AKRON, Ohio - Emily Mueller, known around Northeast Ohio as the “Bee Whisperer,” has released new photos showcasing her remarkable bee-handling abilities.
Mueller has done so each year since her baby boy, Emersyn, was stillborn in 2017.
What You Need To Know
- Photos of a pregnant Emily Mueller covered in 20,000 bees went viral in 2017
- Mueller's infant son, her fourth child, was stillborn
- Each year, Emily and Ryan Mueller. who operate a bee company, take photos using thousands of bees in memory of baby Emersyn
While pregnant with Emersyn, Mueller, who runs the Mueller Honey Bee Co. with her husband, Ryan, covered herself with about 20,000 bees for a striking photo that went viral on social media.
Each year since, the Mueller’s have created a new photo in memory of their child, who would have been their fourth, following Cadyn, Madelynn and Westyn.
This year’s photo recreates a circus-style promotional shot, popular during the heyday of Barnum and Bailey, when viewing circus acts was considered family entertainment.
At first, Mueller wanted to be a bee-bearded lady. Then, she happened upon a dress at a thrift store reminiscent of Keala Settle in “The Greatest Showman,” which told the story of PT Barnum.
“It’s just over the top,” she said of the dress. So she decided to stage something that modeled the glitz and character of that era.
“I just do this as a way to honor my son and also I love bees,” she said. “It clicks with me and it just feels right. It’s fun and it’s something other people don’t do.”
The photos are taken each year by photographer Kendrah Damis, of Kendrah Damis Photography. This year, the photo depicts acrobats in extraordinary poses, along with Ryan Mueller blowing fire and Emily Mueller wearing a beard of bees.
The acrobats pictured are real-life contortionists. Hanging from a lyra hoop are yoga instructors Jill Saylor and Kristi Ferrato, who teach aerial and mat yoga at Release Yoga in Green. The strong man doing a “plank” is Gyorgy Papp and Kitti Johanni is brandishing a fire stick.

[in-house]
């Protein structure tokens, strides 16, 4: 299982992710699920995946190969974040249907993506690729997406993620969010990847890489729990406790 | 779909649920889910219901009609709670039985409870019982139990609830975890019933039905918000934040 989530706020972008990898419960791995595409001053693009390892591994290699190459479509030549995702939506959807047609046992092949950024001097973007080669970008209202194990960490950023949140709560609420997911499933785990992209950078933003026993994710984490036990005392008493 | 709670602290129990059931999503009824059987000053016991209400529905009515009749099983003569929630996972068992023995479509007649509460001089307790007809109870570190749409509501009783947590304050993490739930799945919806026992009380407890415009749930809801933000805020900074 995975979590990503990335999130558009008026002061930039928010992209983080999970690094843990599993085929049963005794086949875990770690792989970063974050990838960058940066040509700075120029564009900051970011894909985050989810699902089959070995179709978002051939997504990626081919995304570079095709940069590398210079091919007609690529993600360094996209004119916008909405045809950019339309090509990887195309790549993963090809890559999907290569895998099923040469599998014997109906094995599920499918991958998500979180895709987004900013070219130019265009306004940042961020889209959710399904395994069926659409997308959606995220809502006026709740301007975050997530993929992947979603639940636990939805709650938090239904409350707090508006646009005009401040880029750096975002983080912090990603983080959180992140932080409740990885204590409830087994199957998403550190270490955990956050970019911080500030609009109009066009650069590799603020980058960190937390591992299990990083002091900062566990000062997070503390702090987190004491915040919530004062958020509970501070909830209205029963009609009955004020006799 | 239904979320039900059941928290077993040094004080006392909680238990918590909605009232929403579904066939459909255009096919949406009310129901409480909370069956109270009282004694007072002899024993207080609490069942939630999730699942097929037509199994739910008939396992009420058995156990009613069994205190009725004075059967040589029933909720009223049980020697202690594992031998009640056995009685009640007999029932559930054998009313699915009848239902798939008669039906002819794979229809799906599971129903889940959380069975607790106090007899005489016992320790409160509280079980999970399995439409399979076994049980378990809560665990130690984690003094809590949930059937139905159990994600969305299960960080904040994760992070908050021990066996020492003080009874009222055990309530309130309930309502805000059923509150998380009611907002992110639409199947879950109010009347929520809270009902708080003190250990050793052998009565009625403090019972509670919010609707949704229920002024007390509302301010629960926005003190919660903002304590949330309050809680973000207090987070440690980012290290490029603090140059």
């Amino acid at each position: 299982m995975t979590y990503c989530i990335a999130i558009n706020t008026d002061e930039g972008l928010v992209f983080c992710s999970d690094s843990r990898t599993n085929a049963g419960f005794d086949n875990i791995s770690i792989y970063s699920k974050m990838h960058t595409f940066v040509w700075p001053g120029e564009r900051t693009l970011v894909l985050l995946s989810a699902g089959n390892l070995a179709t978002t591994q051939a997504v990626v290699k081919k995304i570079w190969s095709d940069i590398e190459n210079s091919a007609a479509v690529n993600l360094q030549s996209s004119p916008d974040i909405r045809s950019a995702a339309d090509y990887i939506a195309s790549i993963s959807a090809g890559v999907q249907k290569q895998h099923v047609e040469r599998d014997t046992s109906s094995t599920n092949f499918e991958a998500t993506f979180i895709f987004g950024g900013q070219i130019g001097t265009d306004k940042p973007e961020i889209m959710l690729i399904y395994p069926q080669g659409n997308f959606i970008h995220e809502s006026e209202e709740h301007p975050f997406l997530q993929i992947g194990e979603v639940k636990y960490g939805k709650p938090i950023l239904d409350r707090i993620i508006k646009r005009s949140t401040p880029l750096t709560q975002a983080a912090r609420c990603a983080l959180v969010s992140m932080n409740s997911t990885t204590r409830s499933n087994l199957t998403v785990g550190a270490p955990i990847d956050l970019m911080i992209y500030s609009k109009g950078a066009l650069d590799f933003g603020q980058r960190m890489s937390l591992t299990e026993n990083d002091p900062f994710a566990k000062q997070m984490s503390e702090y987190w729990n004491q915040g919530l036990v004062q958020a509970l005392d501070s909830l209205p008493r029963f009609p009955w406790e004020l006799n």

Aerial yoga, a relatively new form, comprises poses performed off the ground with hammocks, and other aids.
“It’s really fun, and it’s a challenge,” Saylor said. “And it’s cool for people to come in and see what they’re capable of that they didn’t know they were capable of.”
Saylor is also a beekeeper. When Mueller asked her to participate in this year’s shoot, she was eager, she said.
“I was completely honored to be a part of that,” she said. “It turned out absolutely great,”
Last year, the Mueller’s remade an American Gothic, which promoted their elderberry syrup, sold in their online store.
Emily Mueller first made headlines in early 2017 when wearing flip flops and no gloves she removed a large swarm of bees from a building on the Summa Health System Campus.
Mueller Honey Bee Co. removes bee colonies from places they aren’t wanted without harming the bees or their hives. Removing an entire colony is called a "cutout," which can take six to eight hours.
The structure is opened and the comb is removed in sections so the bees can still live in it. Ryan Mueller developed a special vacuum to gently remove the remaining bees without harm.
The business averages 20 to 30 calls a day for removals, but the Muellers only work with honey bees - they don’t remove hornets, wasps or wildlife.